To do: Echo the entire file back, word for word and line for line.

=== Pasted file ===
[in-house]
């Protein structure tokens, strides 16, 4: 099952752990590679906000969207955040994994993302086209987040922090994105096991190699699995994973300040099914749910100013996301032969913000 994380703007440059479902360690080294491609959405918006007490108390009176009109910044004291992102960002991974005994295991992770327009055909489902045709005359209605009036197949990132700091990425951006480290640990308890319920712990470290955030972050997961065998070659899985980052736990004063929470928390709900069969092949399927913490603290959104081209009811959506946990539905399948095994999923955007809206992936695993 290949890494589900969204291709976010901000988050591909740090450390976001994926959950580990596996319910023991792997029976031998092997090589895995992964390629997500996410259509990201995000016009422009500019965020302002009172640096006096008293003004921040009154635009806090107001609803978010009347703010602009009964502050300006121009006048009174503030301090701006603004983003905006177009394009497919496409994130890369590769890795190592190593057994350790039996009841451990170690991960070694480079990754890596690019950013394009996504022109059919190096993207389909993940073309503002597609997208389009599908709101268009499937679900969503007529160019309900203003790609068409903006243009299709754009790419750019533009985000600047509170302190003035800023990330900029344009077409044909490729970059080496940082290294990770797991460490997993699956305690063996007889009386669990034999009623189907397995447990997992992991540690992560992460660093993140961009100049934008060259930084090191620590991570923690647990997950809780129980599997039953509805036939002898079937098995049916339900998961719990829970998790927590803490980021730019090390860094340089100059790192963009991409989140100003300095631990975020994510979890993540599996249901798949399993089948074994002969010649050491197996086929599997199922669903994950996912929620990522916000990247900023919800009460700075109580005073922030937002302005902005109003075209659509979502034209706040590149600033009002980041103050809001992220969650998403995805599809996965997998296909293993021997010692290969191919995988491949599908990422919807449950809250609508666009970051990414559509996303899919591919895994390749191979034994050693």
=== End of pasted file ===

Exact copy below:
[in-house]
């Protein structure tokens, strides 16, 4: 099952752990590679906000969207955040994994993302086209987040922090994105096991190699699995994973300040099914749910100013996301032969913000 994380703007440059479902360690080294491609959405918006007490108390009176009109910044004291992102960002991974005994295991992770327009055909489902045709005359209605009036197949990132700091990425951006480290640990308890319920712990470290955030972050997961065998070659899985980052736990004063929470928390709900069969092949399927913490603290959104081209009811959506946990539905399948095994999923955007809206992936695993 290949890494589900969204291709976010901000988050591909740090450390976001994926959950580990596996319910023991792997029976031998092997090589895995992964390629997500996410259509990201995000016009422009500019965020302002009172640096006096008293003004921040009154635009806090107001609803978010009347703010602009009964502050300006121009006048009174503030301090701006603004983003905006177009394009497919496409994130890369590769890795190592190593057994350790039996009841451990170690991960070694480079990754890596690019950013394009996504022109059919190096993207389909993940073309503002597609997208389009599908709101268009499937679900969503007529160019309900203003790609068409903006243009299709754009790419750019533009985000600047509170302190003035800023990330900029344009077409044909490729970059080496940082290294990770797991460490997993699956305690063996007889009386669990034999009623189907397995447990997992992991540690992560992460660093993140961009100049934008060259930084090191620590991570923690647990997950809780129980599997039953509805036939002898079937098995049916339900998961719990829970998790927590803490980021730019090390860094340089100059790192963009991409989140100003300095631990975020994510979890993540599996249901798949399993089948074994002969010649050491197996086929599997199922669903994950996912929620990522916000990247900023919800009460700075109580005073922030937002302005902005109003075209659509979502034209706040590149600033009002980041103050809001992220969650998403995805599809996965997998296909293993021997010692290969191919995988491949599908990422919807449950809250609508666009970051990414559509996303899919591919895994390749191979034994050693």